The existence of an adaptive immune system in the lamprey, a jawless basal vertebrate, was posited 40 years ago based on histological analysis and classical immune challenge experiments. Many comparative immunologists believed that lampreys must possess immunoglobulins because mammals employ them in their immune response. However, evidence for immunoglobulins was evasive. Finally, in 2004, Max Cooper and colleagues discovered that the lamprey lack immunoglobulins but rather employ an altogether different receptor species as an antibody. This lamprey antibody, known as the variable lymphocyte receptor (VLR) uses leucine rich repeat motifs to make its receptor face. Analogous to the immunoglobulin system, though probably not because of common ancestry, the VLRs also utilize a genetic recombination mechanism to generate vast somatic antibody diversity. This finding was unexpected, given the ancient natural history of the lamprey and its accepted use by comparative biologists as a primitive vertebrate "outgroup." This finding has led to intense interest in the immunological aspects of the VLR system. Despite its basal position, the lamprey has proven to be a valuable repository of new information as much for its differences as for its similarities. To that extent, we have recently discovered that: (1) VLR plays a key role in early embryonic development in addition to its role as an antibody receptor;(2) VLR is involved in providing the cellular microenvironment for building the immune system that subsequently yields the cells that express these antibodies;and (3) programmed genome rearrangements restructure the VLR locus during embryogenesis.
The Specific Aims of our proposal are focused around these three observations and take advantage of the complementary expertise of the two PIs, the tractability of the lamprey for experimental work, and the large infrastructure that has been created at Caltech for its functional study. We propose an integrated set of experiments that further define the developmental role of VLRs and elucidate the early VLR repertoire and logic by which the embryonic genomic rearrangements occur at the VLR locus. Our overarching goal in this line of investigation is to understand the biological strategies that allow the amalgamation of complex basic processes that, in this case, involve both immune protection and development. The three independent Aims are inextricably linked by aspects of the VLR system and comprise a mixture of necessary fundamental, as well as more venturesome, experiments.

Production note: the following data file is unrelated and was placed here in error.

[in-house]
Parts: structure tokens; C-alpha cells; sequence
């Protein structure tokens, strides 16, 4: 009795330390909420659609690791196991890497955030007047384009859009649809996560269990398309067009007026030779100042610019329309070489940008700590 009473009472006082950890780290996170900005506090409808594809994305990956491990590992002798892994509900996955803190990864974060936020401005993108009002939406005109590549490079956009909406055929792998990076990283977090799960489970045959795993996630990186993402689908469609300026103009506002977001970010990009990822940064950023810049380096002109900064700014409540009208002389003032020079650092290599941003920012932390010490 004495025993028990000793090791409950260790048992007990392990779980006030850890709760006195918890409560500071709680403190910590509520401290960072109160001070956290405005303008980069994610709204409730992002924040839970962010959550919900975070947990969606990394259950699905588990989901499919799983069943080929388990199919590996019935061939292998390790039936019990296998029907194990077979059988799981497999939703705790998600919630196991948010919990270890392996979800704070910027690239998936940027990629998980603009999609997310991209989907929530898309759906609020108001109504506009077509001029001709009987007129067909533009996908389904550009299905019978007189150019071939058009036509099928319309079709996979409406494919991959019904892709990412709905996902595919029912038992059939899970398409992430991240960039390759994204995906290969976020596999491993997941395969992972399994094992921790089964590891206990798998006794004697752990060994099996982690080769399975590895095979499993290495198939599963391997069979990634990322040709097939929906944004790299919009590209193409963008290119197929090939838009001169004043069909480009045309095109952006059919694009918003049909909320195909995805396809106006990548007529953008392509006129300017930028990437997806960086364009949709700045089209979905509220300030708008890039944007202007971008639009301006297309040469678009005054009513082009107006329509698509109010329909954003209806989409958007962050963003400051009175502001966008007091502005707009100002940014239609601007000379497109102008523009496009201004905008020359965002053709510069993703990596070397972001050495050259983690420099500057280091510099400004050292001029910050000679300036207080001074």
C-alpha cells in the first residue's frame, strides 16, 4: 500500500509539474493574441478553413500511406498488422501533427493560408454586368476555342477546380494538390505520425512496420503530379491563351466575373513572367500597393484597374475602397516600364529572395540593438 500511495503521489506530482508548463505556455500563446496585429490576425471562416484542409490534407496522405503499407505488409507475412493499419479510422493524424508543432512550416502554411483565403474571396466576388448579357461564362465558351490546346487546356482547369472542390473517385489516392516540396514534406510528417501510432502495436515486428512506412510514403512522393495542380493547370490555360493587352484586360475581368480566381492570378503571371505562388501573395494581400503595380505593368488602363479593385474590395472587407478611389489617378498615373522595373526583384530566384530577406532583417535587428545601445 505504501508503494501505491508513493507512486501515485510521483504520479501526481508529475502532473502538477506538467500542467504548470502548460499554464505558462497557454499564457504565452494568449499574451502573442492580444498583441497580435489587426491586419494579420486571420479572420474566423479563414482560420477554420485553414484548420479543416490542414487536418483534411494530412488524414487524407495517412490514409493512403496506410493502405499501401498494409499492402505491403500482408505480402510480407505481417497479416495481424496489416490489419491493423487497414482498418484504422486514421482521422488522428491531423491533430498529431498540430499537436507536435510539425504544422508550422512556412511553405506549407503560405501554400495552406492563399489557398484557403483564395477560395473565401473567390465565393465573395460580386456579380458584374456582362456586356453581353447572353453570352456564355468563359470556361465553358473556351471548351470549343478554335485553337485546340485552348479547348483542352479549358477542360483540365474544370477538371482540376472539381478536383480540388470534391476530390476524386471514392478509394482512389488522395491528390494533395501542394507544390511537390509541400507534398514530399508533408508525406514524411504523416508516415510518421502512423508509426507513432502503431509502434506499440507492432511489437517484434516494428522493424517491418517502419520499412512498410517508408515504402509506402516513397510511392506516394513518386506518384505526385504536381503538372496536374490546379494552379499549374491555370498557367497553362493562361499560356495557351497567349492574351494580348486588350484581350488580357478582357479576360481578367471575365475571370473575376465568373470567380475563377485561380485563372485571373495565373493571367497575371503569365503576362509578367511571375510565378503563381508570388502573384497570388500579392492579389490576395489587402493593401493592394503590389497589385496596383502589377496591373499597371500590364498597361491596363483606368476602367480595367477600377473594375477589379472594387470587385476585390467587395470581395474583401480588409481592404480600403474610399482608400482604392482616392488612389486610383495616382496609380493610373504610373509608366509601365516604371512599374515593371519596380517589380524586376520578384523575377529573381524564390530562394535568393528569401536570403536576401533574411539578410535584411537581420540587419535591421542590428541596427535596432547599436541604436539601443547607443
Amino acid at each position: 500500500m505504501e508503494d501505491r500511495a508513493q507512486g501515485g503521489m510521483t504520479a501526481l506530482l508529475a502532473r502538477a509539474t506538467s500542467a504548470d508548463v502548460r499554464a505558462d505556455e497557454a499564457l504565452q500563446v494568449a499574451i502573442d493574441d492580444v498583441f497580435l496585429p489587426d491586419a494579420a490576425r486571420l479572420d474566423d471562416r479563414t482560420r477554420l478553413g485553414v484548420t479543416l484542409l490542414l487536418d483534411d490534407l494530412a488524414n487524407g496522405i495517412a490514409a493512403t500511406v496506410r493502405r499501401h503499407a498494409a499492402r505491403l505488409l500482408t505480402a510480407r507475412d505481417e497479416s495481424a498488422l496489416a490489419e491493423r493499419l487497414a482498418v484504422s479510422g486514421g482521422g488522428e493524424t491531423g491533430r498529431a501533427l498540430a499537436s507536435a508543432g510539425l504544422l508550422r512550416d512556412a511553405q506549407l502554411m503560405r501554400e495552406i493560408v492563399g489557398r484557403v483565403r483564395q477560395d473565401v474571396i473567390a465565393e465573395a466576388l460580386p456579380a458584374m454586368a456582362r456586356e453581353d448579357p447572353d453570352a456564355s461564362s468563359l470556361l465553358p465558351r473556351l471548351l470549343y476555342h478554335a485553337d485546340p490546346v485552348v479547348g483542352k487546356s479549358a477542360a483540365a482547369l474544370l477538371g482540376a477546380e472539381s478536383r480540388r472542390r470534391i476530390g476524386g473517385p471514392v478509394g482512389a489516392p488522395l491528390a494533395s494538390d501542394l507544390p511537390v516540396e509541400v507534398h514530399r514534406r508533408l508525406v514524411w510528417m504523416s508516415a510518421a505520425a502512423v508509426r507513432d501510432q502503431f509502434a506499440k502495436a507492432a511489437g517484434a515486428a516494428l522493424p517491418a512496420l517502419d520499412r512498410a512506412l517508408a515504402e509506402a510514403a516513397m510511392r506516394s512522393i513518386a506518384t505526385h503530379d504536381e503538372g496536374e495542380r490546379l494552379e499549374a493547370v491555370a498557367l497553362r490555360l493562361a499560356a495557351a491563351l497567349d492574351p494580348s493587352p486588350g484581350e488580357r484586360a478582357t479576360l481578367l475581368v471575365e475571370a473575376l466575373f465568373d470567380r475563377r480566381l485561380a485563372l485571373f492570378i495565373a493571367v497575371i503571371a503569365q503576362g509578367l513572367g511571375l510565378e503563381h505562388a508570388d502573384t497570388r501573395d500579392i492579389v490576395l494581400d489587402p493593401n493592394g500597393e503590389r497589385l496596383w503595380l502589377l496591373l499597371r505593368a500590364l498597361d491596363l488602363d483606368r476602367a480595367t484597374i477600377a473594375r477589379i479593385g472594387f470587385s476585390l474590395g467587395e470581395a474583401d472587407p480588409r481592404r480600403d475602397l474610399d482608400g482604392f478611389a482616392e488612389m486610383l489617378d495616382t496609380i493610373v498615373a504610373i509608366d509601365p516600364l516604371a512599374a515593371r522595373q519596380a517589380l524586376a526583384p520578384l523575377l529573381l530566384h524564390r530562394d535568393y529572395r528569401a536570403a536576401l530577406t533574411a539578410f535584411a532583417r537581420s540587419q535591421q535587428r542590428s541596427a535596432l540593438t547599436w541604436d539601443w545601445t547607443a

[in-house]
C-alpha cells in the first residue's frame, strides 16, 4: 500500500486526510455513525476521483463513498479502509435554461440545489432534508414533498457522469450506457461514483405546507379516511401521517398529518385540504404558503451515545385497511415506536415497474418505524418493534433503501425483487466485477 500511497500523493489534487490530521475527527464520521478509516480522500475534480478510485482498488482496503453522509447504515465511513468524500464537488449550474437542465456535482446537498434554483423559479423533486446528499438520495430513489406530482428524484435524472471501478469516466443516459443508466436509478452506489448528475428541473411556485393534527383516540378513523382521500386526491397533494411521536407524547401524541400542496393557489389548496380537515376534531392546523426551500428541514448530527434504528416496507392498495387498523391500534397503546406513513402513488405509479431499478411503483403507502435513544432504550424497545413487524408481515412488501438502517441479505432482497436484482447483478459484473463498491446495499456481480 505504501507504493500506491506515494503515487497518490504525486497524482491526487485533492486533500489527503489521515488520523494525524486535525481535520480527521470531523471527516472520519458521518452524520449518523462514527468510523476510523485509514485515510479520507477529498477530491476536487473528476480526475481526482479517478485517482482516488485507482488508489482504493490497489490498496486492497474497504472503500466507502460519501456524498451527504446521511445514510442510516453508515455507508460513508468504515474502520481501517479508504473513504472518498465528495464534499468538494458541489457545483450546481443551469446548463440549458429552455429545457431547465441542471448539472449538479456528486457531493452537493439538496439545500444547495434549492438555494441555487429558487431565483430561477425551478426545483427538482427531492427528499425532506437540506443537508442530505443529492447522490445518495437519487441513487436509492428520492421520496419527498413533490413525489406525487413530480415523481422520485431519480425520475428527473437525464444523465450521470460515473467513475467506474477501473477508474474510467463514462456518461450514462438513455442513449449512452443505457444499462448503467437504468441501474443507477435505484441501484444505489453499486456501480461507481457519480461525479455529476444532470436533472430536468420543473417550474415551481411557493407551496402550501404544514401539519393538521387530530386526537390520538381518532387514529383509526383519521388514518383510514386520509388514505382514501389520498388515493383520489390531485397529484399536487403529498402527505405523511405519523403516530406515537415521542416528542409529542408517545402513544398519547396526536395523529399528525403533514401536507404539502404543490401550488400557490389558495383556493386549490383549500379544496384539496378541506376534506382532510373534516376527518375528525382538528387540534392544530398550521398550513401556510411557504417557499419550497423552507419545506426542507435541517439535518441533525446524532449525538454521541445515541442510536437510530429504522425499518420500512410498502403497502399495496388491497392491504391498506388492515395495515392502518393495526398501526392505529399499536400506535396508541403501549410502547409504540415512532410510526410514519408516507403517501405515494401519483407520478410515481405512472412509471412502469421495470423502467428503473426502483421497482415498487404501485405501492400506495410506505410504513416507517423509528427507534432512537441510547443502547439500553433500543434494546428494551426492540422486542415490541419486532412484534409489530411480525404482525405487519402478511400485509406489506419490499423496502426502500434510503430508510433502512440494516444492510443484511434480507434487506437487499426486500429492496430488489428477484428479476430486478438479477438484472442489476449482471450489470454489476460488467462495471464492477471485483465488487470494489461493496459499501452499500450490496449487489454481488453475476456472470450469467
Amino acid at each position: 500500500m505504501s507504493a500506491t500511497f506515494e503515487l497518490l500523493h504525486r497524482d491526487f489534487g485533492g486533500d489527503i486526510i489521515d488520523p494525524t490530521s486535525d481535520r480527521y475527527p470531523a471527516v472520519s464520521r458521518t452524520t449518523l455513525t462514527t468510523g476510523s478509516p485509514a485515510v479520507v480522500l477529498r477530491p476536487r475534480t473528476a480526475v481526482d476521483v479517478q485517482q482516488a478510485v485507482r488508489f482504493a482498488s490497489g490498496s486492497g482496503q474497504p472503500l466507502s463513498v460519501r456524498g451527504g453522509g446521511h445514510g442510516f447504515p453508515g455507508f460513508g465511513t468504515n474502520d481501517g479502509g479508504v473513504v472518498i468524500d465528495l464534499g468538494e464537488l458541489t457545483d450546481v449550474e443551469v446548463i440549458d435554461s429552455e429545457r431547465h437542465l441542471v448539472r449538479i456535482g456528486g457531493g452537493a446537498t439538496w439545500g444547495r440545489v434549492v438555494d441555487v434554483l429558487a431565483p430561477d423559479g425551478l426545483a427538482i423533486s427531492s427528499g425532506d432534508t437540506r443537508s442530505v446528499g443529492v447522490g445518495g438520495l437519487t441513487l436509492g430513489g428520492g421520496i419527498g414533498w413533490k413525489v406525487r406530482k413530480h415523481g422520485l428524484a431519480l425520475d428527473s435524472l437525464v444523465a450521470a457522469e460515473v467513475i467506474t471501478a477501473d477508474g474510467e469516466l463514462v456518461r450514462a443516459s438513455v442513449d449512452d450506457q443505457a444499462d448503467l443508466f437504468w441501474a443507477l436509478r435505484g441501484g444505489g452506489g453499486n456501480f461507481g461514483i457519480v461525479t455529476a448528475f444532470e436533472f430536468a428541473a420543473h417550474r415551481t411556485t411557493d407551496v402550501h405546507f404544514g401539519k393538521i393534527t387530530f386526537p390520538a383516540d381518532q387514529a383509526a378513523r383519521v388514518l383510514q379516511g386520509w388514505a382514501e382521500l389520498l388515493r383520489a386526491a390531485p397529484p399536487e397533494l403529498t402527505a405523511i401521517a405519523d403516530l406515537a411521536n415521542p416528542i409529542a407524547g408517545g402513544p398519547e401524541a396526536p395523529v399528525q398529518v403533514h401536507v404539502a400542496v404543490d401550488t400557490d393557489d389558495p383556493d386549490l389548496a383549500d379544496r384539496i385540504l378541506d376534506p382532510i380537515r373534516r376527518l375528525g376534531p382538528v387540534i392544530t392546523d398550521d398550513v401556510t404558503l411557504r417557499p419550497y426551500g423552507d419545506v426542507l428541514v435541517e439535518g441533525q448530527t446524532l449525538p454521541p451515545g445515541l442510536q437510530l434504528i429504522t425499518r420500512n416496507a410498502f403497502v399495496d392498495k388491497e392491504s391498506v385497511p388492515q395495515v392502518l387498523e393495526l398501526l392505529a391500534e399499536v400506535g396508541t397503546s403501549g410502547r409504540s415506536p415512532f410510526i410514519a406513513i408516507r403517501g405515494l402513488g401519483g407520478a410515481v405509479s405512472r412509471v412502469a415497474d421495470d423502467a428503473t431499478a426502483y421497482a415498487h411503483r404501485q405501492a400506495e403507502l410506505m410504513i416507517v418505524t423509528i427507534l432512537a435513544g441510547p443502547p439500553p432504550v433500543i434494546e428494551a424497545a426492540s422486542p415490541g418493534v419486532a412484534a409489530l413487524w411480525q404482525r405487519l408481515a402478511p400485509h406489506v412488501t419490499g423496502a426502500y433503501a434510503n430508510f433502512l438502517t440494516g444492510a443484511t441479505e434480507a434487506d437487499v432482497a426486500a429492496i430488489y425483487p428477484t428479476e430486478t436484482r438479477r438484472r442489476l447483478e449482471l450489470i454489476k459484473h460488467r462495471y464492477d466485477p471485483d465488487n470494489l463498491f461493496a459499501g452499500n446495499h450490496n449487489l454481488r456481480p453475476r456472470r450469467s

The emergence of "adaptive immunity" is considered a major innovation in the origin of the vertebrates, and efforts to understand its genetic underpinnings and molecular mechanisms have been at the forefront of biomedical research and vaccinology for the last few decades. The variable lymphocyte receptor (VLR) is a novel modular receptor system that has recently been discovered in a lineage representing an early offshoot in vertebrate evolution. Its role in adaptive immunity has been shown to be analogous to that of immunoglobulins, and recent literature has referred to VLRs as "antibodies" despite that fact that they are structurally very different than immunoglobulins. We now have strong evidence that the VLRs are additionally involved in building the early embryo, a completely different role than its antibody function and one that may seem paradoxical for several reasons, particularly with regard to self/non-self recognition and the functional biological limits inherent in a highly diversified receptor system. At a fundamental level, it is of interest to know how such a modular receptor system could have emerged, how it functions, and how it can be molded for deployment in vastly different biological contexts. The VLRs are also of biotechnological [and possibly clinical] relevance since the molecules can be manipulated to encompass many of the same features as conventional monoclonal antibodies.
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